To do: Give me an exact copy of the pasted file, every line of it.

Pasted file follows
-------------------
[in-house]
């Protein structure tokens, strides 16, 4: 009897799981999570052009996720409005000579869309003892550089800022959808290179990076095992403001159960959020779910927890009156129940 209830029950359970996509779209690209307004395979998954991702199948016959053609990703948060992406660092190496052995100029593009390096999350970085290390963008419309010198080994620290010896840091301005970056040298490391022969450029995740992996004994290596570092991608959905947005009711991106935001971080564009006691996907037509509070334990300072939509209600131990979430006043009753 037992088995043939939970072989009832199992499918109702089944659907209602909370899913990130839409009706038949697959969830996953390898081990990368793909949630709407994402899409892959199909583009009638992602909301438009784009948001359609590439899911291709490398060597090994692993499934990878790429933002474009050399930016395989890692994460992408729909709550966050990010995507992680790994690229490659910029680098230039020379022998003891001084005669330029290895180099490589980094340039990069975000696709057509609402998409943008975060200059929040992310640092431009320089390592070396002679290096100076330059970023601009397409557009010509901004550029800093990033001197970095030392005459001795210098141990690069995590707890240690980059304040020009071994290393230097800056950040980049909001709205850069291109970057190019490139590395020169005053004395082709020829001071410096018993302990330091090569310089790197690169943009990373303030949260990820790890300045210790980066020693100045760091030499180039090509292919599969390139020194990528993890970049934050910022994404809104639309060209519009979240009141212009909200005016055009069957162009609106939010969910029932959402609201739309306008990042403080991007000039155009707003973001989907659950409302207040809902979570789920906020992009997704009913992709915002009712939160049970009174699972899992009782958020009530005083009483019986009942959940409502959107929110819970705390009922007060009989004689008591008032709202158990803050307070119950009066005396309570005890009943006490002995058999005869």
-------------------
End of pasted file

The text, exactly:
[in-house]
């Protein structure tokens, strides 16, 4: 009897799981999570052009996720409005000579869309003892550089800022959808290179990076095992403001159960959020779910927890009156129940 209830029950359970996509779209690209307004395979998954991702199948016959053609990703948060992406660092190496052995100029593009390096999350970085290390963008419309010198080994620290010896840091301005970056040298490391022969450029995740992996004994290596570092991608959905947005009711991106935001971080564009006691996907037509509070334990300072939509209600131990979430006043009753 037992088995043939939970072989009832199992499918109702089944659907209602909370899913990130839409009706038949697959969830996953390898081990990368793909949630709407994402899409892959199909583009009638992602909301438009784009948001359609590439899911291709490398060597090994692993499934990878790429933002474009050399930016395989890692994460992408729909709550966050990010995507992680790994690229490659910029680098230039020379022998003891001084005669330029290895180099490589980094340039990069975000696709057509609402998409943008975060200059929040992310640092431009320089390592070396002679290096100076330059970023601009397409557009010509901004550029800093990033001197970095030392005459001795210098141990690069995590707890240690980059304040020009071994290393230097800056950040980049909001709205850069291109970057190019490139590395020169005053004395082709020829001071410096018993302990330091090569310089790197690169943009990373303030949260990820790890300045210790980066020693100045760091030499180039090509292919599969390139020194990528993890970049934050910022994404809104639309060209519009979240009141212009909200005016055009069957162009609106939010969910029932959402609201739309306008990042403080991007000039155009707003973001989907659950409302207040809902979570789920906020992009997704009913992709915002009712939160049970009174699972899992009782958020009530005083009483019986009942959940409502959107929110819970705390009922007060009989004689008591008032709202158990803050307070119950009066005396309570005890009943006490002995058999005869």